Words as Weapons

Kathryn - Lexington, Kentucky
Entered on February 26, 2009
Age Group: 18 - 30
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Words as Weapons

I have a secret, and it’s a juicy one. It’s the kind of secret that if let lose in my high school, would spread through those sacred halls like the anthrax virus, until everyone was infected. I’ve been tempted many times to tell the truth, but it burns in my mouth like acid so I have to swallow it back down. However, now I’m in college, and I feel like I should start anew and let people see me for the shallow and vain person I really am. My secret is: I had a nose job. That’s right a nose job, a rhinoplasty, or as most people will call it when they are gossiping about me, plastic surgery. Yes, it hurt really badly, and I looked like a boxer at the end of a 20 round match for about three weeks. Also, since I know everyone is wondering, it cost a little over five thousand dollars, and my parents paid for it. I’m really glad I got it done, and I’m even gladder my parents agreed to let me do it and fund it. What’s more, is I bet I can guess the question burning in your mouth like acid: why? I’ll tell you why. I had my nose job because of the words people said to me when I was in middle school, and that is why I believe words can hurt.

Words can hurt. Words are the most potent and precise form of violence. They are the perfect weapons. No bullet or knife can hit a target as perfectly or cleanly as vicious slur. Words can cut right to your core and break you down. I gunshot wound can be operated on and repaired, but no amount of surgery can help you forget a hateful comment. You can apologize for punching or slapping someone but you can never take back something you say. It’s out there in the open forever, and it will lodge itself in your victims’ head and say there rotting away their self confidence and taking over their thoughts like a brain malignant brain tumor. The words that are especially hurtful and hard to forget are the ones we hear in adolescence.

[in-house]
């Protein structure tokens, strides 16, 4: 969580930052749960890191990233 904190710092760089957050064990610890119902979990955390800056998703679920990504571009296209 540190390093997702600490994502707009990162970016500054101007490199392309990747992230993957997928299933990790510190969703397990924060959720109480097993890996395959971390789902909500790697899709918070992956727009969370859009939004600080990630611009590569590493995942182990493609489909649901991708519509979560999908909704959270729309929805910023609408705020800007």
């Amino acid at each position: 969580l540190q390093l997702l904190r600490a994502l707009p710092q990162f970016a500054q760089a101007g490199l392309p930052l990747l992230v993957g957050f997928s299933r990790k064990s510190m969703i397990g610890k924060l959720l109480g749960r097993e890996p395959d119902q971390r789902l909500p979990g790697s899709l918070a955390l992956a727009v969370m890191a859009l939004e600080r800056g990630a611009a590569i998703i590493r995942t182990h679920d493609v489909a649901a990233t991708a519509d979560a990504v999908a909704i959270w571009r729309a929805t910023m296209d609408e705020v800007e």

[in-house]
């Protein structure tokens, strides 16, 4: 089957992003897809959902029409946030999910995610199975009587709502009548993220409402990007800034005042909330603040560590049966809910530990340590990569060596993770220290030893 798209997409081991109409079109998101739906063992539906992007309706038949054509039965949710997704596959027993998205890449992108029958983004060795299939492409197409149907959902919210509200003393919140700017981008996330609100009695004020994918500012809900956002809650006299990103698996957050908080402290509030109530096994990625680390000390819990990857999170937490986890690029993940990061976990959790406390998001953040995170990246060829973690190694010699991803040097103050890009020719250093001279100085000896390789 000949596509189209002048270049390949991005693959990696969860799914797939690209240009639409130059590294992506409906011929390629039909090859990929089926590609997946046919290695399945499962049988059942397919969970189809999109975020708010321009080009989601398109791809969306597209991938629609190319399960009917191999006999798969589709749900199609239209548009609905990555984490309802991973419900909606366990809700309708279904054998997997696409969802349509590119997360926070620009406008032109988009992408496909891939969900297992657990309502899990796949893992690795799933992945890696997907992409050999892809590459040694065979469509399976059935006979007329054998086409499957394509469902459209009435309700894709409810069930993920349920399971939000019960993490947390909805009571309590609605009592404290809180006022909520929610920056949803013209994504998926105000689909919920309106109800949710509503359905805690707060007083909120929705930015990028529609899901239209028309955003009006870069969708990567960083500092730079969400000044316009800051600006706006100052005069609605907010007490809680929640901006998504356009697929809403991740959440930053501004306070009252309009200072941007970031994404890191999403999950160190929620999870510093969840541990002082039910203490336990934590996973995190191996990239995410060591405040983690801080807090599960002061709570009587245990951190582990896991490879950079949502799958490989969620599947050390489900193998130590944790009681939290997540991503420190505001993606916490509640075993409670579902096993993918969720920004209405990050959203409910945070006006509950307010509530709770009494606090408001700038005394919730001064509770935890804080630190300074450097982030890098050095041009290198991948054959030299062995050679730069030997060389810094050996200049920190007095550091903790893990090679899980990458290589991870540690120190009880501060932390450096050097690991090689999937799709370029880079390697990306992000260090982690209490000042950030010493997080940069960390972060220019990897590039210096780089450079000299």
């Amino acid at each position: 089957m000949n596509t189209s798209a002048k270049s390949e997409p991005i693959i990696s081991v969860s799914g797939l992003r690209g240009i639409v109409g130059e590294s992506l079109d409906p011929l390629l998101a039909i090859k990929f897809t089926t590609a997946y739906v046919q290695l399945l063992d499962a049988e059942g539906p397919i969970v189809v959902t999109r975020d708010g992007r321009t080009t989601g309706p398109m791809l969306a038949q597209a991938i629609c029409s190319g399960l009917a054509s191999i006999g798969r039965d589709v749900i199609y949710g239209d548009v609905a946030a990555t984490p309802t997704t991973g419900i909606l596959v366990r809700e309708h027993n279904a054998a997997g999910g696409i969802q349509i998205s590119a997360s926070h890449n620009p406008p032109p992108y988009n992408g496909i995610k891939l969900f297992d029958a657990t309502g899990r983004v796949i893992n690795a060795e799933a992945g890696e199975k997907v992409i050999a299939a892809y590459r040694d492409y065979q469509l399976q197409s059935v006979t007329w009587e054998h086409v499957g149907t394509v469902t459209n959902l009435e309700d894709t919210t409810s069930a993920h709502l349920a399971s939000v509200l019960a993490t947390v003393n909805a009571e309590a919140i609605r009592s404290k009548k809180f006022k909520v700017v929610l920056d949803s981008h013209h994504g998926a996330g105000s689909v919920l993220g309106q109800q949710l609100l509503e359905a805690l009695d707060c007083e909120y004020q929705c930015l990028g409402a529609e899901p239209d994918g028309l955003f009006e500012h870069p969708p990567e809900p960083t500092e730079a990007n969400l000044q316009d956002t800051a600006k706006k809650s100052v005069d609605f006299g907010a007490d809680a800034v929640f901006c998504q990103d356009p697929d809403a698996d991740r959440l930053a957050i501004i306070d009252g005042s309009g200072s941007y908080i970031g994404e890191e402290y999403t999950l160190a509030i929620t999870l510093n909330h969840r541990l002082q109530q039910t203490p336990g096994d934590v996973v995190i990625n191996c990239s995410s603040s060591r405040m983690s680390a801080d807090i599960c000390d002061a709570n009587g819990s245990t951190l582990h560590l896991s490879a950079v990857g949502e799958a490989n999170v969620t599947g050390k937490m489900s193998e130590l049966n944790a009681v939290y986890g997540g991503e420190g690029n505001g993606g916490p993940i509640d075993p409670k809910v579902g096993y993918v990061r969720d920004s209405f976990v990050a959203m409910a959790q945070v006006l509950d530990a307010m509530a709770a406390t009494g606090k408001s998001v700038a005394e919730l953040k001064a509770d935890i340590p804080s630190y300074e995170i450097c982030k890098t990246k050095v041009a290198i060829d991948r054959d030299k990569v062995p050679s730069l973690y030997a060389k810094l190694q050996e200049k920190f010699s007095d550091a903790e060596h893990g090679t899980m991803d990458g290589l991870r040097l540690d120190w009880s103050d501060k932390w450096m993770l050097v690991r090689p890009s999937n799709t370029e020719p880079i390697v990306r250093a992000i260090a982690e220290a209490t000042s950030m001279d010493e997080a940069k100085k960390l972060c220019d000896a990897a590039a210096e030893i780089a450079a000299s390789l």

“Hey you shut your mouth BIG NOSE!”, “You could SINK A SHIP with that thing!”, and “You’ll drown whoever you kiss with that BIG FAT HONKER!” I will never forget having those remarks yelled at me in the 6th grade while waiting in line to go to P.E. It was said by a 4th grader. At first, when you get teased, the words sting at you like hundreds of tiny annoying fire ants crawling all over your body. Then as time passes the words become a swarm of horse flies that buzz around your head getting caught in your hair and eyes, making it impossible for you to concentrate on anything else. Finally, the words will turn into a disgusting black spider that lives just inside your head. It will whisper those nasty remarks that have plagued you since you were young, into your ear at the worst times, like: when you have to speak in front of the class, when you meet new people, when you are trying to get a prom date, when you get you senior portrait taken, and when you walk across the stage at graduation. I know from personal experience that that ugly spider has ruined just about every important occasion in my life.

Because of those damn hateful words, I could not go a single day for the next six years, without thinking about my nose. His words hurt me so badly that I was crippled in to submission by them. Every article of clothing I bought, every hairstyle tried, every makeup routine I applied, was done in effort to mask how big my nose was. It hindered me from trying new things and meeting new people, for fear of what they would say or even think, of my nose.